Wednesday, May 11, 2011

Beat It Lady!!!

That's pretty much the message I got today when I went out to check the hives. It was hot, in the mid 80s this afternoon, no wind, sunny and humid. I got out to the bee hives and there was quite a bit of activity around the front of the hives, with lots of traffic coming and going through the entrance. It was by far the most activity I've seen thus far. During my last visit to the hives I noted that the top hive box (there are two, one stacked on top of the other) had most of the frames built out with comb and there was lots of nectar filling many of the cells. I definitely saw larvae in both hives but not many capped cells. I tried doing a video with my phone camera but it did not turn out very well. I'll try again in a few days. It's too hard trying to hold the camera still and with the subject framed in the view window, and hold the frame in the other hand. I finally gave up. The main purpose of opening the hive the other day was to put some small pint-jar feeders of sugar syrup on top of the inner covers because it had been cool and rainy and I was worried there might not be much pollen and nectar in the vicinity. I made up a batch of syrup and filled two jars. I used a sharp screwdriver to punch a small hole in each lid and inverted the jar. Sure enough, after a couple of drips, each jar held a vacuum and no more syrup leaked out. Once I got out to the hive I put an empty (frameless) hive box on top of the inner cover and set the inverted pint jar over the hole in the center of the cover. I then put the outer cover on top of the frameless box. I figured the bees would use the syrup if they needed it, and I sort of expected the jars to be empty when I went back to check them today.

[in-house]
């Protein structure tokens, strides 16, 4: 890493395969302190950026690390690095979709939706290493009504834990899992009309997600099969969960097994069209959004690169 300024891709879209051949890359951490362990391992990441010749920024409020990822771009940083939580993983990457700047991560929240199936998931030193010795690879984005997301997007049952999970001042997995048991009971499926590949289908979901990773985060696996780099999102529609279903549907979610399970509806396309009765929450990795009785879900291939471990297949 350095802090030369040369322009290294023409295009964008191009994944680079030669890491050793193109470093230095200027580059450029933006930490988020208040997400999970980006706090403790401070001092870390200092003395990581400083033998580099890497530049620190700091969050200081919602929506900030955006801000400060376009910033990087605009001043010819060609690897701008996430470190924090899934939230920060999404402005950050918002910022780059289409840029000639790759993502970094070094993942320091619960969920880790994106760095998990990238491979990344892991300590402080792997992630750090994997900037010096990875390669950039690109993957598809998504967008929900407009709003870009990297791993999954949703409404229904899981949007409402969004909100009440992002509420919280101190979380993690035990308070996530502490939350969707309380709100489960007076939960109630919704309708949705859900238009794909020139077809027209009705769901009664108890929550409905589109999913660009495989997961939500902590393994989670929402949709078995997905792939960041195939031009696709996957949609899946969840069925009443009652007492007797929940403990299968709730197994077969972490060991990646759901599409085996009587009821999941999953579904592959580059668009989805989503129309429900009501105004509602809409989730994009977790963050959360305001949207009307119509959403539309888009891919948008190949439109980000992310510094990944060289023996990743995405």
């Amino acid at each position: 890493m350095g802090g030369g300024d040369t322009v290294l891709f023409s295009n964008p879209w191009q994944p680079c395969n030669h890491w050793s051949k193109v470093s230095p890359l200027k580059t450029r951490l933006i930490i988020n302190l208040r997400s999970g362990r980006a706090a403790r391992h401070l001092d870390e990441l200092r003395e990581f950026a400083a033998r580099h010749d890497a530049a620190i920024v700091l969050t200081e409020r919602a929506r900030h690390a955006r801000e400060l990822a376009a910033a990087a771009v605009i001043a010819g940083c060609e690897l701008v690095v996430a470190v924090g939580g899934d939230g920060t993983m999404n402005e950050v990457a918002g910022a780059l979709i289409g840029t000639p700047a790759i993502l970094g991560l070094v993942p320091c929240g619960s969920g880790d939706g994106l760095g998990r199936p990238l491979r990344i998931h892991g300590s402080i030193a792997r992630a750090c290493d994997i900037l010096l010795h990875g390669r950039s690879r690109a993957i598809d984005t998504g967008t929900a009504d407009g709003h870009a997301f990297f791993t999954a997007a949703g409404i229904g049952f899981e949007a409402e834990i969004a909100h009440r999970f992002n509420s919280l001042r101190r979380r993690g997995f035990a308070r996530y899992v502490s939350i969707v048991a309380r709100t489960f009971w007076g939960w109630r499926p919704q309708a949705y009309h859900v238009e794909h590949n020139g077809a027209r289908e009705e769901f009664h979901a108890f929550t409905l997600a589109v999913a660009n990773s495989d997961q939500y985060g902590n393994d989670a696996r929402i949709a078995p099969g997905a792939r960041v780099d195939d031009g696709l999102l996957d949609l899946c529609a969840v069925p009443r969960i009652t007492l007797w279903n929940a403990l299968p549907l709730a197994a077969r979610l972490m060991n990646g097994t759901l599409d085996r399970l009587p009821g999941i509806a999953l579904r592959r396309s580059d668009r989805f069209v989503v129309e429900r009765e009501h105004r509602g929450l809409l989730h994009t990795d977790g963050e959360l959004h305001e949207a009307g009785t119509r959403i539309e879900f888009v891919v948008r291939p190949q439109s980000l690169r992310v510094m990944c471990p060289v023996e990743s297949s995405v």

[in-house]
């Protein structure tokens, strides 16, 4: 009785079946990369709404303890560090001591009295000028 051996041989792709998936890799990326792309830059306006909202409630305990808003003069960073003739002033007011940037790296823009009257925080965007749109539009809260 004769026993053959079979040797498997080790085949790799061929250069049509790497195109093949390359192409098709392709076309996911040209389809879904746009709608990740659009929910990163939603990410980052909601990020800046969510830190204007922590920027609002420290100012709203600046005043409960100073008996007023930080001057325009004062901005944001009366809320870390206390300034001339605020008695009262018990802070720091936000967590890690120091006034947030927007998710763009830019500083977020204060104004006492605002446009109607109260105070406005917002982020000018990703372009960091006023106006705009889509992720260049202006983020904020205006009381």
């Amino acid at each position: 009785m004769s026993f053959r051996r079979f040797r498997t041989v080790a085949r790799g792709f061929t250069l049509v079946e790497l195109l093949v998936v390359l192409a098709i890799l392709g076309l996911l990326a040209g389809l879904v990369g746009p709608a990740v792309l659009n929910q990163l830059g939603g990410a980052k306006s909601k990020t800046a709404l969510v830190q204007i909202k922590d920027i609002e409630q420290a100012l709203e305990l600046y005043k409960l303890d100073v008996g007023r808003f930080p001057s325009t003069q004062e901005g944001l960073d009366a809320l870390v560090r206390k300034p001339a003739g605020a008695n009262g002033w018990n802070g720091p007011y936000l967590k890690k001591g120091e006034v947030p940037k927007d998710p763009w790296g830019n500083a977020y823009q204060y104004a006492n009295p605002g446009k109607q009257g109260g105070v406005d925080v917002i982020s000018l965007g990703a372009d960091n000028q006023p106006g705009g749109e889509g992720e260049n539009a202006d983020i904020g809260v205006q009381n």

Today when I went out there, my plan was to remove the outer cover, refill the jars if they were empty, take off the inner cover, try to locate the queen in each hive, look for larvae, look for new eggs, and look for any signs of mites or other pests. When I closed up the hives I planned to add a third hive box with frames so the bees would have an additional level to keep building comb for the queen. I took two boxes out there with me, and in each of them I had removed a regular frame and added a green plastic drone comb frame. Drone larvae are bigger and require an additional couple of days to fully develop and hatch. For whatever reason, the varroa mite prefers to lay its eggs in drone comb and take advantage of the longer larval development time. One of the non-chemical suggestions for controlling this damaging pest is to put frames in the hive that are designed for drone comb, and the bees will fill it up with drone larvae, and the varroa mites will put the majority of their eggs in there. If you pull the drone frames out of the hives and replace them with fresh ones just before the drones would have hatched out, you have essentially removed much of the varroa population. Most people either scrape the comb off the frame or they put them in the freezer which kills the drones and the varroa larvae, and then they put the frames back in the hives and the workers clean out and discard the now-dead contents of the cells. Sounds gross but it is a pretty effective way to control the population of this particular pest.